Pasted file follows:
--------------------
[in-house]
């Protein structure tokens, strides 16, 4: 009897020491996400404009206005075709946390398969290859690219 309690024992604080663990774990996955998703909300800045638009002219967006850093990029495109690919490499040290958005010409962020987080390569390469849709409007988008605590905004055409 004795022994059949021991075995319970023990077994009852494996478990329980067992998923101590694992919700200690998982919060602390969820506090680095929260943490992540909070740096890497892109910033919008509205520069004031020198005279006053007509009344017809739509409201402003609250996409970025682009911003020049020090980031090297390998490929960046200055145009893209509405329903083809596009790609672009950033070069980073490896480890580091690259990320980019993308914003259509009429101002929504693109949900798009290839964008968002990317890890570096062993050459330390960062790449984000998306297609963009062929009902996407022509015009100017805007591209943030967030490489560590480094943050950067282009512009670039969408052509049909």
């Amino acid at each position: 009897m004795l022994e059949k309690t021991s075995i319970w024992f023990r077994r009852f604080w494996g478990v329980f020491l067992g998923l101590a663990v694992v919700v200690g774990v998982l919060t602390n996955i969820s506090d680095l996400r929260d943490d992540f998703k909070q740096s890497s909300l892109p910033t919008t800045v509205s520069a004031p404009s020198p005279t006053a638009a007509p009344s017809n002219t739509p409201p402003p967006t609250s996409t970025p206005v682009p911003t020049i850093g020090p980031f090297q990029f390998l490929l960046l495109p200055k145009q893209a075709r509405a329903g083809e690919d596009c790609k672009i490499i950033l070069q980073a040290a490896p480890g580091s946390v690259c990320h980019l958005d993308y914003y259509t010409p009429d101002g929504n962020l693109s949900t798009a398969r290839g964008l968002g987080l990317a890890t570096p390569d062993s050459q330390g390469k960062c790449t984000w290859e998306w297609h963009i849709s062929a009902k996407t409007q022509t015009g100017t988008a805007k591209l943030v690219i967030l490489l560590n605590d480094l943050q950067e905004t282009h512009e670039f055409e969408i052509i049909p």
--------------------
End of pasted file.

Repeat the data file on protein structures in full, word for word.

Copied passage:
[in-house]
């Protein structure tokens, strides 16, 4: 009897020491996400404009206005075709946390398969290859690219 309690024992604080663990774990996955998703909300800045638009002219967006850093990029495109690919490499040290958005010409962020987080390569390469849709409007988008605590905004055409 004795022994059949021991075995319970023990077994009852494996478990329980067992998923101590694992919700200690998982919060602390969820506090680095929260943490992540909070740096890497892109910033919008509205520069004031020198005279006053007509009344017809739509409201402003609250996409970025682009911003020049020090980031090297390998490929960046200055145009893209509405329903083809596009790609672009950033070069980073490896480890580091690259990320980019993308914003259509009429101002929504693109949900798009290839964008968002990317890890570096062993050459330390960062790449984000998306297609963009062929009902996407022509015009100017805007591209943030967030490489560590480094943050950067282009512009670039969408052509049909």
């Amino acid at each position: 009897m004795l022994e059949k309690t021991s075995i319970w024992f023990r077994r009852f604080w494996g478990v329980f020491l067992g998923l101590a663990v694992v919700v200690g774990v998982l919060t602390n996955i969820s506090d680095l996400r929260d943490d992540f998703k909070q740096s890497s909300l892109p910033t919008t800045v509205s520069a004031p404009s020198p005279t006053a638009a007509p009344s017809n002219t739509p409201p402003p967006t609250s996409t970025p206005v682009p911003t020049i850093g020090p980031f090297q990029f390998l490929l960046l495109p200055k145009q893209a075709r509405a329903g083809e690919d596009c790609k672009i490499i950033l070069q980073a040290a490896p480890g580091s946390v690259c990320h980019l958005d993308y914003y259509t010409p009429d101002g929504n962020l693109s949900t798009a398969r290839g964008l968002g987080l990317a890890t570096p390569d062993s050459q330390g390469k960062c790449t984000w290859e998306w297609h963009i849709s062929a009902k996407t409007q022509t015009g100017t988008a805007k591209l943030v690219i967030l490489l560590n605590d480094l943050q950067e905004t282009h512009e670039f055409e969408i052509i049909p």